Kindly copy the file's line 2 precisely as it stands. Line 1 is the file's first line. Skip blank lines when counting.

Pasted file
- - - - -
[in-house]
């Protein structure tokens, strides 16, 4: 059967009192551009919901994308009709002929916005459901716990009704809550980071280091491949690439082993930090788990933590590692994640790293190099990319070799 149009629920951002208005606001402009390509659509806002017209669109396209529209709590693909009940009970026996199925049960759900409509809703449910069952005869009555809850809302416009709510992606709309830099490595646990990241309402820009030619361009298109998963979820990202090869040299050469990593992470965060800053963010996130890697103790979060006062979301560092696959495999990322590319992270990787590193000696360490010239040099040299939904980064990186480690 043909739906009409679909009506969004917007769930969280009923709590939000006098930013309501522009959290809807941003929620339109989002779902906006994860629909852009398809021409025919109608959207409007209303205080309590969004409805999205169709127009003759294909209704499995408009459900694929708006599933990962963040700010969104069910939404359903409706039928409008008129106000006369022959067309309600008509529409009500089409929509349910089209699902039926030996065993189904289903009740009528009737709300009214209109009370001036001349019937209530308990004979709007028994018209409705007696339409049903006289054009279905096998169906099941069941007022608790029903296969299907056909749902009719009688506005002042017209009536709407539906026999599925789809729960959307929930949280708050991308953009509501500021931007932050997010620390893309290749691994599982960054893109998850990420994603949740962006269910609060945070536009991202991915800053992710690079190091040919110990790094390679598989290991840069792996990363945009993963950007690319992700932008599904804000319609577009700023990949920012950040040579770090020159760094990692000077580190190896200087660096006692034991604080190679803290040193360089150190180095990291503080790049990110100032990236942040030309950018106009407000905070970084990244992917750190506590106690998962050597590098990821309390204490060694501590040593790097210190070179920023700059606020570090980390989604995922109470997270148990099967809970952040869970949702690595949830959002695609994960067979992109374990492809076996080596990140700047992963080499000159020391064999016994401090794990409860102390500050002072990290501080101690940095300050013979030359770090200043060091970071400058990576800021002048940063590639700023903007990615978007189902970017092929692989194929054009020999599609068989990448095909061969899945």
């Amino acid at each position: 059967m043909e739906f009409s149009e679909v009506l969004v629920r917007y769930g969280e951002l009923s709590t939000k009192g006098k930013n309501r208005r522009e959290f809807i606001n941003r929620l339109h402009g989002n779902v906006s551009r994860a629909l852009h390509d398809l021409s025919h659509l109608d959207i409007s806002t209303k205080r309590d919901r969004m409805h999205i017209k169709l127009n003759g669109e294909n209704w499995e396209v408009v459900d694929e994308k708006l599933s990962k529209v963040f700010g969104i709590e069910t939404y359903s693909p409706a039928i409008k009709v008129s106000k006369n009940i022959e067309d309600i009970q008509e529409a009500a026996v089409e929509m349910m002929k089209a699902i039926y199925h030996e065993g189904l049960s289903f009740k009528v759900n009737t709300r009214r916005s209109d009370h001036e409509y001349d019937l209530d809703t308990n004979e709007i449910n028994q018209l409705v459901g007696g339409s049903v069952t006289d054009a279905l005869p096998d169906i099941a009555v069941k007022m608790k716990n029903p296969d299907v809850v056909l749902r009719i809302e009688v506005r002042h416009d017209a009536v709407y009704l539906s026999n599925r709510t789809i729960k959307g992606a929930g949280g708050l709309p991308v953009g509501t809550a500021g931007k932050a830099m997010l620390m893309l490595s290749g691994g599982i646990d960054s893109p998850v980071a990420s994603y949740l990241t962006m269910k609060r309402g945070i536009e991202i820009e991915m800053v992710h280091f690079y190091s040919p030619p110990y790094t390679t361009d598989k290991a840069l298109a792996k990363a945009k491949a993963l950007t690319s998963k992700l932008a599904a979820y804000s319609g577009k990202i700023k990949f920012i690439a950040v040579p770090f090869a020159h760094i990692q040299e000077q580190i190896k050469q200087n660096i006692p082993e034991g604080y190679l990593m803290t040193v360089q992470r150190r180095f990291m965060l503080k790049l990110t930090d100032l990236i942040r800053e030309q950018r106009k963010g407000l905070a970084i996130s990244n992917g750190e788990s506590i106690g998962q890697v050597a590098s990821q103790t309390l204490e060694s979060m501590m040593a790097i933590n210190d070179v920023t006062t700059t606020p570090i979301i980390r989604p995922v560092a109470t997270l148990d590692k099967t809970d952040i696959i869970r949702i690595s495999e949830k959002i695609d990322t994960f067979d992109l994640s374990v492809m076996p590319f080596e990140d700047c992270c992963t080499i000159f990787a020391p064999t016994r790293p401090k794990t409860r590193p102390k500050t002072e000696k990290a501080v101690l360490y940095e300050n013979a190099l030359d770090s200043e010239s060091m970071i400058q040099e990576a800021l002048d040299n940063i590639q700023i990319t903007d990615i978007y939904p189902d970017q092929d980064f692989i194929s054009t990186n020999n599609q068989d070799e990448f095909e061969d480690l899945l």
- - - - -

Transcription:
């Protein structure tokens, strides 16, 4: 059967009192551009919901994308009709002929916005459901716990009704809550980071280091491949690439082993930090788990933590590692994640790293190099990319070799 149009629920951002208005606001402009390509659509806002017209669109396209529209709590693909009940009970026996199925049960759900409509809703449910069952005869009555809850809302416009709510992606709309830099490595646990990241309402820009030619361009298109998963979820990202090869040299050469990593992470965060800053963010996130890697103790979060006062979301560092696959495999990322590319992270990787590193000696360490010239040099040299939904980064990186480690 043909739906009409679909009506969004917007769930969280009923709590939000006098930013309501522009959290809807941003929620339109989002779902906006994860629909852009398809021409025919109608959207409007209303205080309590969004409805999205169709127009003759294909209704499995408009459900694929708006599933990962963040700010969104069910939404359903409706039928409008008129106000006369022959067309309600008509529409009500089409929509349910089209699902039926030996065993189904289903009740009528009737709300009214209109009370001036001349019937209530308990004979709007028994018209409705007696339409049903006289054009279905096998169906099941069941007022608790029903296969299907056909749902009719009688506005002042017209009536709407539906026999599925789809729960959307929930949280708050991308953009509501500021931007932050997010620390893309290749691994599982960054893109998850990420994603949740962006269910609060945070536009991202991915800053992710690079190091040919110990790094390679598989290991840069792996990363945009993963950007690319992700932008599904804000319609577009700023990949920012950040040579770090020159760094990692000077580190190896200087660096006692034991604080190679803290040193360089150190180095990291503080790049990110100032990236942040030309950018106009407000905070970084990244992917750190506590106690998962050597590098990821309390204490060694501590040593790097210190070179920023700059606020570090980390989604995922109470997270148990099967809970952040869970949702690595949830959002695609994960067979992109374990492809076996080596990140700047992963080499000159020391064999016994401090794990409860102390500050002072990290501080101690940095300050013979030359770090200043060091970071400058990576800021002048940063590639700023903007990615978007189902970017092929692989194929054009020999599609068989990448095909061969899945």